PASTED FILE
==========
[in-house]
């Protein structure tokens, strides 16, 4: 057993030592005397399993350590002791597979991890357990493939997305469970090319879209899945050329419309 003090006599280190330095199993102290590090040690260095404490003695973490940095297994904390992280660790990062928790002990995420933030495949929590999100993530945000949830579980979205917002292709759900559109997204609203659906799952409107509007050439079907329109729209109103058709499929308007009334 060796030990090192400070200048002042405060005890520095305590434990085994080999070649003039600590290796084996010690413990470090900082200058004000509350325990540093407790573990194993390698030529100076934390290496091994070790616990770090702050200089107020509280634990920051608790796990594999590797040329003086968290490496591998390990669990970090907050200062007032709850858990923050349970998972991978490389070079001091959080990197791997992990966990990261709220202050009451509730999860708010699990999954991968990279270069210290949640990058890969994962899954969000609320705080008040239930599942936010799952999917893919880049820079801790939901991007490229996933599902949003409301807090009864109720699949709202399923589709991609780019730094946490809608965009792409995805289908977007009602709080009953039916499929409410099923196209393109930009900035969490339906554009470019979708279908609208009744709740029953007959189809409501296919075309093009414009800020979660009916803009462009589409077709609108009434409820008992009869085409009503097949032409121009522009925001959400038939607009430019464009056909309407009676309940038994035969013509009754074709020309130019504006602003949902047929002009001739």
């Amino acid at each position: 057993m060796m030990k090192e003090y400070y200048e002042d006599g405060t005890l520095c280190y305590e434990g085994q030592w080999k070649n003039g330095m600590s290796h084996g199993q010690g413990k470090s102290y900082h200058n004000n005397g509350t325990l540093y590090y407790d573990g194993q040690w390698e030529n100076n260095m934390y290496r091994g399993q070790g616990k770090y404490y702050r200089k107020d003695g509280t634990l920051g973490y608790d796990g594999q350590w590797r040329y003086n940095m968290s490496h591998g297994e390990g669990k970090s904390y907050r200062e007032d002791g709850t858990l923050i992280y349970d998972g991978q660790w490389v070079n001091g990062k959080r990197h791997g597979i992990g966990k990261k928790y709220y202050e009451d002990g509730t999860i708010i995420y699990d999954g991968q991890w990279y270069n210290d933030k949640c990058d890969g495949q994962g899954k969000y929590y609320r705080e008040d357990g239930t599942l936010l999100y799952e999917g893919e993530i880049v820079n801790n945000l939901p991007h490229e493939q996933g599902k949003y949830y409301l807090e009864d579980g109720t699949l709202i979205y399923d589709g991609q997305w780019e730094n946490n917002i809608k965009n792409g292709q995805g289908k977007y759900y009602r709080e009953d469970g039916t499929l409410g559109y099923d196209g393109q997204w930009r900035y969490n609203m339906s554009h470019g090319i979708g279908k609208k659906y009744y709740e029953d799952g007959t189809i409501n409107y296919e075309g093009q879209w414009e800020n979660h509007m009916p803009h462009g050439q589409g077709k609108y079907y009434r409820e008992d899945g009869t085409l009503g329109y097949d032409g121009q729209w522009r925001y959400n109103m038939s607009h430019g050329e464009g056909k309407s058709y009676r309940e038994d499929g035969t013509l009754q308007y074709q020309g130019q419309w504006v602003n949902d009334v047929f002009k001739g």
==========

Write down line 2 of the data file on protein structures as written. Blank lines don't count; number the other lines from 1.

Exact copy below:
């Protein structure tokens, strides 16, 4: 057993030592005397399993350590002791597979991890357990493939997305469970090319879209899945050329419309 003090006599280190330095199993102290590090040690260095404490003695973490940095297994904390992280660790990062928790002990995420933030495949929590999100993530945000949830579980979205917002292709759900559109997204609203659906799952409107509007050439079907329109729209109103058709499929308007009334 060796030990090192400070200048002042405060005890520095305590434990085994080999070649003039600590290796084996010690413990470090900082200058004000509350325990540093407790573990194993390698030529100076934390290496091994070790616990770090702050200089107020509280634990920051608790796990594999590797040329003086968290490496591998390990669990970090907050200062007032709850858990923050349970998972991978490389070079001091959080990197791997992990966990990261709220202050009451509730999860708010699990999954991968990279270069210290949640990058890969994962899954969000609320705080008040239930599942936010799952999917893919880049820079801790939901991007490229996933599902949003409301807090009864109720699949709202399923589709991609780019730094946490809608965009792409995805289908977007009602709080009953039916499929409410099923196209393109930009900035969490339906554009470019979708279908609208009744709740029953007959189809409501296919075309093009414009800020979660009916803009462009589409077709609108009434409820008992009869085409009503097949032409121009522009925001959400038939607009430019464009056909309407009676309940038994035969013509009754074709020309130019504006602003949902047929002009001739």